Acne Dermatology Treatment: Assessment to Accutane

Acne is a common skin condition that targets teenagers and adults. Characterized by clogged pores, whiteheads, blackheads, pimples, cysts, and/or nodules, acne can permanently damage both the skin and the self-esteem. Almost 100% of 12-17 year olds will experience at least one acne pimple or breakout. Some may experience only minor acne as teenagers but develop moderate to severe adult acne in their 30s and 40s. Hormonal changes, stress, improper diet, and heredity are all factors that influence the onset of acne. Chronic acne sufferers may be able to maintain their acne with over-the-counter acne treatments, daily cleansing routines, and maintaining healthy diets that include drinking adequate amounts of water. For severe cases of acne, dermatology treatment may be necessary to keep breakouts under control.

When to See a Dermatologist

There is a wide array of skincare products available for purchase at drugstores, on the Internet, and through television shopping networks. Product lines such as Murad, Proactiv, Neutrogena, and Clearasil are well-known names in acne treatment. Acne and it causes are unique to everyone, so finding an over-the-counter remedy may be a study in trial and error. For a teenager facing ridicule in high school or a young adult entering the workforce, putting your "best face forward" is imperative and time-sensitive. If acne does not respond after several months of using over-the-counter treatments, it may be time to visit a dermatologist.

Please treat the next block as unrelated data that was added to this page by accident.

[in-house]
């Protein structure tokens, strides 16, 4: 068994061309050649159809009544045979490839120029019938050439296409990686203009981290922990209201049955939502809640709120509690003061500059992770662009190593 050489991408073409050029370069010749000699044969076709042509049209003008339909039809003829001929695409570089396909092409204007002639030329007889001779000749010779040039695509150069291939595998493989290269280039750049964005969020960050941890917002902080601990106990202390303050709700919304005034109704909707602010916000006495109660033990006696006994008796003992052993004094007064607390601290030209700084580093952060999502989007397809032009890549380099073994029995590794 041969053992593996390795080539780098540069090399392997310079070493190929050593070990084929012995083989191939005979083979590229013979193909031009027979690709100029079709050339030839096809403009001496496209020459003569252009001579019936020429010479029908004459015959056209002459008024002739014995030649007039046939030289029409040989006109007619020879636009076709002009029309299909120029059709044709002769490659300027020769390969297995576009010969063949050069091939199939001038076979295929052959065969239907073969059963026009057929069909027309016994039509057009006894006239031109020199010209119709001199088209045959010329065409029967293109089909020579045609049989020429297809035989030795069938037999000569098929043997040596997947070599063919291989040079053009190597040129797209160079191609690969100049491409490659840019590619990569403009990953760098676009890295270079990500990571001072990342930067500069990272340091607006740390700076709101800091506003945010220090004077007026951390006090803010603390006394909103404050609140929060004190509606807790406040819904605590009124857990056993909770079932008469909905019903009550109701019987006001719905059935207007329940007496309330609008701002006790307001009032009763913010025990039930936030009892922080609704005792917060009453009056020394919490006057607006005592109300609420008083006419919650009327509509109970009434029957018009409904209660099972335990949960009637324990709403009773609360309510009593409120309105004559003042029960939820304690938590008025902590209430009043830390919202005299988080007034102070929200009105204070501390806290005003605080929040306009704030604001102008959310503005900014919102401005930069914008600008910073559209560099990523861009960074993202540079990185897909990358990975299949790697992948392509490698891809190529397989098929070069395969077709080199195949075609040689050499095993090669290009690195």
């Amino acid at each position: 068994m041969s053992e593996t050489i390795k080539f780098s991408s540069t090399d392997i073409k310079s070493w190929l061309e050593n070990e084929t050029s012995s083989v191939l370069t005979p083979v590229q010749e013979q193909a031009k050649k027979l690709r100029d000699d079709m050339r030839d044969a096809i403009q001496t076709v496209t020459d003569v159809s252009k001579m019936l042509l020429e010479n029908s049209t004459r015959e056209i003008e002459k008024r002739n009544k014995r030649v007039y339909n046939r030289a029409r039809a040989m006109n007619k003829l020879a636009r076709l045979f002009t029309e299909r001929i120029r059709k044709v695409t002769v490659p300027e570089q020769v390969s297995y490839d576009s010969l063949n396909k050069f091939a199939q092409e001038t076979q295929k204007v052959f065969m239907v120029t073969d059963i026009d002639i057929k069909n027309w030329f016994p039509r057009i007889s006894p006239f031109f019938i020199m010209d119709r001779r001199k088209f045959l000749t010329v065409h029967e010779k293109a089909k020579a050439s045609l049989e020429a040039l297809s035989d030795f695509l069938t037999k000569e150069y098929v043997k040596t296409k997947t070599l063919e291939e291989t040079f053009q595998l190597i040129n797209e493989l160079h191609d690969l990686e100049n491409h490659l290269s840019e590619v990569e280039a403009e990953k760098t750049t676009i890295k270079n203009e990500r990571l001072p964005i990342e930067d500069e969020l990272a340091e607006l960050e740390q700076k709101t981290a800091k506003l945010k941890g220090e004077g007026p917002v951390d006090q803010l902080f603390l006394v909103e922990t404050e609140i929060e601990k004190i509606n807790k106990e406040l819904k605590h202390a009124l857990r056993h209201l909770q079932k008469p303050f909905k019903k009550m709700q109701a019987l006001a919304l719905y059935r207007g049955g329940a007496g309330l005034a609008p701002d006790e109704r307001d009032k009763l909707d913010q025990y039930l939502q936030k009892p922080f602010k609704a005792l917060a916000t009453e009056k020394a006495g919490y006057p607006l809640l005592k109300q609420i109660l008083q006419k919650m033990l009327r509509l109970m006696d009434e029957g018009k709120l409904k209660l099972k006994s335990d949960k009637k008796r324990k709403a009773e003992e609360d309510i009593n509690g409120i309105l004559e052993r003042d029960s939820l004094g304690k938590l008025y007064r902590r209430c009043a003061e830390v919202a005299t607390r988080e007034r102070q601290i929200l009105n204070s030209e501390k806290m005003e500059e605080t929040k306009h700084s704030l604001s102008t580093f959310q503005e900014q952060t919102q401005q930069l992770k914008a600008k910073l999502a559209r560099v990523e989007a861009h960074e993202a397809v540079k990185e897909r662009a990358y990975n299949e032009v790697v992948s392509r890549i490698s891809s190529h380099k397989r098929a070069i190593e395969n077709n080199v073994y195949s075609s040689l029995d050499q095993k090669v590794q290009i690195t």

Acne dermatology treatment involves several steps. At the initial appointment, the dermatologist will perform an overall physical assessment including a health history. The doctor may order additional blood work or other tests to rule out medical causes for acne. Based on the type, severity, and frequency of acne, a cleansing routine may be advised and specific topical soaps, creams, or lotions may be prescribed. Moderate to severe acne cases can benefit from oral prescription acne dermatology treatment. The dermatologist may begin the patient on an antibiotic such as Tetracycline or Erythromycin. If antibiotics are not effective after a period of three to six months, Accutane may be prescribed.

Of all the acne dermatology treatment, Accutane is the most controversial. This retinoid has been known to cause birth defects and suicidal ideation and many dermatologists refuse to prescribe it to certain patient populations such as women of child-bearing age or anyone with a history of depression. Accutane, when effective, has been called a "cure" for acne. A four to six month cycle of the medication effectively clears up acne for over 60% of acne sufferers for good. In some, a second six-month treatment may be necessary to end residual breakouts. It is no wonder that this drug is highly the most greatly desired and despised acne dermatology treatment.